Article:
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#375641 - 05/09/12 12:16 PM Re: Axiom Amplifiers: The Next Generation [Re: Ian]
MarkSJohnson Offline
shareholder in the making

Registered: 09/27/04
Posts: 10831
Loc: Central NH
I guess there are several terms, such as slew rate and damping and rise time which are sometimes, and sometimes not, published.

I just don't know how important they are. Seems like Damping Factor used to be touted everywhere, and now, not so much.

I don't know if their importance has been found to be less than initially thought, or if it's just a matter of marketing, or what.

OK, I hear the groans from bringing up an amp discussion. But I've got a chance to ask someone who designs them.

Here's the real meat of it: JohnK always states that all amps are the same, assuming a flat frequency response. But are there other factors that can make an amp better than another other than FR?

I know the discussion has been beaten to death over the years, but I'm still trying to determine if that perceived difference 15 years ago was false (it certainly COULD have been, it was nowhere near an instantaneous switch!!) or if there are factors that come into play beyond a "flat frequency response".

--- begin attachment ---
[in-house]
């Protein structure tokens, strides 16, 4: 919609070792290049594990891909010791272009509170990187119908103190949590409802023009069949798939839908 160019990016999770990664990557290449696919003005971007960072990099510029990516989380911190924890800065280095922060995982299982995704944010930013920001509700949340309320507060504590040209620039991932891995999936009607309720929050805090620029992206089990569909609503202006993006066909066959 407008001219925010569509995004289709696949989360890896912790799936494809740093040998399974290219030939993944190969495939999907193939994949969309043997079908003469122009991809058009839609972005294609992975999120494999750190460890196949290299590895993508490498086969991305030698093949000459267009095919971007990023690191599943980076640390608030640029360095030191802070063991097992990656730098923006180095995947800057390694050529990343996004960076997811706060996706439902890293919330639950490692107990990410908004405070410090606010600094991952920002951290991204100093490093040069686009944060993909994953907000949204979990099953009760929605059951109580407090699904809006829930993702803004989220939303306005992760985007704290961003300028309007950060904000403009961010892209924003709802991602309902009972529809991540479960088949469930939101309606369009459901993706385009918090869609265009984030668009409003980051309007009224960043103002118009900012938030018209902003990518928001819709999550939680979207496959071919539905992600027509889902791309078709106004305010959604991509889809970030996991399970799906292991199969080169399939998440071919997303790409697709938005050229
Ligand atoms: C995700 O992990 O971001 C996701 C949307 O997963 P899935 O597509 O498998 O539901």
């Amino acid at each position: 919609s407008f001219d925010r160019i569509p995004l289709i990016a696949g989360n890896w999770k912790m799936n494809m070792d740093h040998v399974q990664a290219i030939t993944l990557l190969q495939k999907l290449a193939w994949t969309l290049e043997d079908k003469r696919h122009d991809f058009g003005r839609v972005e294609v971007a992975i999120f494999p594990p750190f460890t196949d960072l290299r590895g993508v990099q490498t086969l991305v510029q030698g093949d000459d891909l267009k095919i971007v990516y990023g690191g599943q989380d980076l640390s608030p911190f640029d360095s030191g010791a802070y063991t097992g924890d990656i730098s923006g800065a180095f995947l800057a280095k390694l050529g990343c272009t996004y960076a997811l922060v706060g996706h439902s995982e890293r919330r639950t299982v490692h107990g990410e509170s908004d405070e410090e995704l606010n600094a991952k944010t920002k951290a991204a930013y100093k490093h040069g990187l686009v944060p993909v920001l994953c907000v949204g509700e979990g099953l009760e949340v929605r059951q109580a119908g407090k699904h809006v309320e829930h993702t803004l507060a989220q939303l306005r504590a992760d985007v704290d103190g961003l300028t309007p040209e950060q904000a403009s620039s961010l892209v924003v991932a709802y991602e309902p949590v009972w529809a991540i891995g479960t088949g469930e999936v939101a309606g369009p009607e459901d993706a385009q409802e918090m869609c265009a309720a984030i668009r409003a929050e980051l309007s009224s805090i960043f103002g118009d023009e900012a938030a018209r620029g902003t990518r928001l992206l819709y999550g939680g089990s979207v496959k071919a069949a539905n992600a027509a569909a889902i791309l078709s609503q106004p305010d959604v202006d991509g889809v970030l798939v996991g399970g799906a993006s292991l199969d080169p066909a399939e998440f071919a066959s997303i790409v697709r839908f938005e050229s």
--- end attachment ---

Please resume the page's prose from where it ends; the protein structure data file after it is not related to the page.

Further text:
Edited by MarkSJohnson (05/09/12 12:20 PM)
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#375686 - 05/09/12 04:16 PM Re: Axiom Amplifiers: The Next Generation [Re: Ian]
Bayne Offline
local

Registered: 10/19/06
Posts: 266
Loc: Calgary, Alberta, Canada
My Denon AVR-3808CI has a built-in 130 watt internal amplifier for each speaker. I know not all AVR's are like the older Japan-built Denon's. Would adding one of these amp's make any difference in my case? Based on room size, the 1000 series would be what I need, but at 8 Ohms, the 125 watts this amp delivers is already below what the 3808 claims to supply.
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#375687 - 05/09/12 04:22 PM Re: Axiom Amplifiers: The Next Generation [Re: Bayne]
CatBrat Offline
axiomite

Registered: 08/05/09
Posts: 5798
Loc: Some random location